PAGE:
Section red is the colour of your text section. Now, you may be wondering, "what are all those numbers and symbols?" Well, that is called hexadecimal. Hexadecimal in terms of colour is basically a method in which to categorize any and all colours under a certain scheme. For us, we will be using the RGB scheme. You don't have to learn anything about how hexadecimal works, just know that any instance of hexadecimal can be replaced with symbol colour words like blue or pink or gold.

Important thing to note, is that you MUST have a colour as the very first thing you put in. It can't be anything else. Otherwise the entire code will not work. Everything else that comes after can be put in any order, but a rule of thumb is "colour comes first". If you wish to go into more advanced username tech, then I'll explain why there.

Okay, now is to figure out how to get a hexadecimal code. For anyone who deals with images a lot, specifically in photoshop, this is no big deal, you know how to get these. However, for everyone else, the easiest method of getting a hexadecimal code is going to this url.

Section green was the first fancy tech the folks on T/O figured out oh so long ago. Back when the community was a lot more ... better (is the only word I can think of) than it is now. Anyways. Section green is called the text shadow section. It's how everyone get's these fancy shades and glows. It is where a duplicate of your name is placed down in the direction, colour and blur of your choice around your initial name. This is arguably the most confusing of the 5 that beginners will encounter and want to utilize (ignoring the complicated stuff) so listen closely.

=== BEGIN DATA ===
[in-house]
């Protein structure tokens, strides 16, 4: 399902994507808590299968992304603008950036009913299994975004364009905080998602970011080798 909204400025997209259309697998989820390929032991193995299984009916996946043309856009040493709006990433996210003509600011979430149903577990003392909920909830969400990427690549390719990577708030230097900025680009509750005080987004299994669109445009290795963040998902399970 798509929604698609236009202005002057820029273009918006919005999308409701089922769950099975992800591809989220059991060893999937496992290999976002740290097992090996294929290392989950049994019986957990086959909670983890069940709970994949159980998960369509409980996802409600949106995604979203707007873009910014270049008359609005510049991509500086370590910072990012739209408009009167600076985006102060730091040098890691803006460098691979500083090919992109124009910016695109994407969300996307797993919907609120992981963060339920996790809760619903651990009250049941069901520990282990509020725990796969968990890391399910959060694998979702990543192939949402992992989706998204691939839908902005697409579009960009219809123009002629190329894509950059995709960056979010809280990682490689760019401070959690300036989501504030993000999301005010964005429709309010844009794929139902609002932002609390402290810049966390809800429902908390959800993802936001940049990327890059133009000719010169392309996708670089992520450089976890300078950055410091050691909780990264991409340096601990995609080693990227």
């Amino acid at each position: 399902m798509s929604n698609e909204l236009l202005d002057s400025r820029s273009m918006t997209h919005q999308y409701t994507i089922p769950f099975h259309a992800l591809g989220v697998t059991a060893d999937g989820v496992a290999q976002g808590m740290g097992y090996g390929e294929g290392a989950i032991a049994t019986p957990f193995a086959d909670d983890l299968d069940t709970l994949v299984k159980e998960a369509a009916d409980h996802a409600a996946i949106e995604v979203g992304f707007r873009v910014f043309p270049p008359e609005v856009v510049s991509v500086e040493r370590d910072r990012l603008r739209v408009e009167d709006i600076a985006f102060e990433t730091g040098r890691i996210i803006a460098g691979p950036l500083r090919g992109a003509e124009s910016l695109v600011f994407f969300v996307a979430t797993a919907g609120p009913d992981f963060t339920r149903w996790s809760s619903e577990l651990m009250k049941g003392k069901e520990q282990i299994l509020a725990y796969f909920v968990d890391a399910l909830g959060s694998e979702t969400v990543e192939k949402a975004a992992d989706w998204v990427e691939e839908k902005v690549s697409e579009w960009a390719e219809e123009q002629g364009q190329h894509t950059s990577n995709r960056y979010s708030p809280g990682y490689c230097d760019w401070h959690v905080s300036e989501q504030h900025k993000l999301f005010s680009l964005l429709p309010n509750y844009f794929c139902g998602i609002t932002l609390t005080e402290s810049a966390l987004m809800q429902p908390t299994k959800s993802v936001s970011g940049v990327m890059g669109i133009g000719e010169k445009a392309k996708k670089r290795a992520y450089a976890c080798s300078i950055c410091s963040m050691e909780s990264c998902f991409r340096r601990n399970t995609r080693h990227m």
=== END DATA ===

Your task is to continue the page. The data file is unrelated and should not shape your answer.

We know what the hexadecimal codes are, so I'll skip that part. The complicated thing about text-shadows is the numerous #px syntaxes that they use. And I still have troubles remembering what each one does, so don't fret, that's what this tutorial is for. px stands for pixels, and it is the default method for measurement on your computer screen since it is displayed in, well, pixels. Anyways. The 3 px syntaxes stand for the different modifications one can apply to their text. The first one is the x-coordinate of the shadow, the second one is the y-coordinate of the shadow, and the third one is the blur.

The x-coordinate goes left and right. Positive numbers make the shadow go right, negative numbers make the shadow go left. The y-coordinate goes up and down, but in this case, reverse order (if you wish to know why, I'll put a little snippet in the advanced section). Positive numbers make the shadow go down, and negative numbers make it go up. The blur can only be positive numbers (0 is a positive number). Defining the blur you can create three different possible visuals. A blur of 0 will make it look like you have two usernames overlapping each other. A medium blur will make it look like a shadow. A large blur will make your name look like it has a glow.

I want to touch on another aspect of shadow. This other aspect is the ability to generate more than one shadow. This is where you start to get fancy. For each instance of the shadow, you need all 4 parts: the colour, the 2 directions and the blur. Each instance is separate by a comma, but please be sure to remember that the last instance of shadow is closed off by a semi-colon right after the last x in px in the blur part.

Now for the blue part, the third section. This is the font section. The important thing to remember here is that most people will not see any font that you use. Phones and tablets in particular are notorious for this. Your best bet is to use a font that came with your computer or with a popular program like Microsoft Office. For most of you, the following will apply. For those of you that this doesn't, you are most likely well versed in fonts and can figure out which ones will work for yourselves.

First, you need to go into your fonts folder. To do this, just type in fonts in the "search programs and files" search bar in your start menu. Or you could go into your control panel and find the fonts folder there. For Windows 7 folks, it is under the "Appearance and Personalization" section. Once in the fonts folder, you'll see a bunch of font files. Open any one of them up and you should see something that looks like this:

This file shows you whether or not the font legible enough at T/O's default 14 px font size, and it shows you the font's name. The name is shown at the top. For this font, it is "Magic Symbols 2008". You input that into where the Times New Roman font name is in the above code and it turns into this: font-family: Magic Symbols 2008;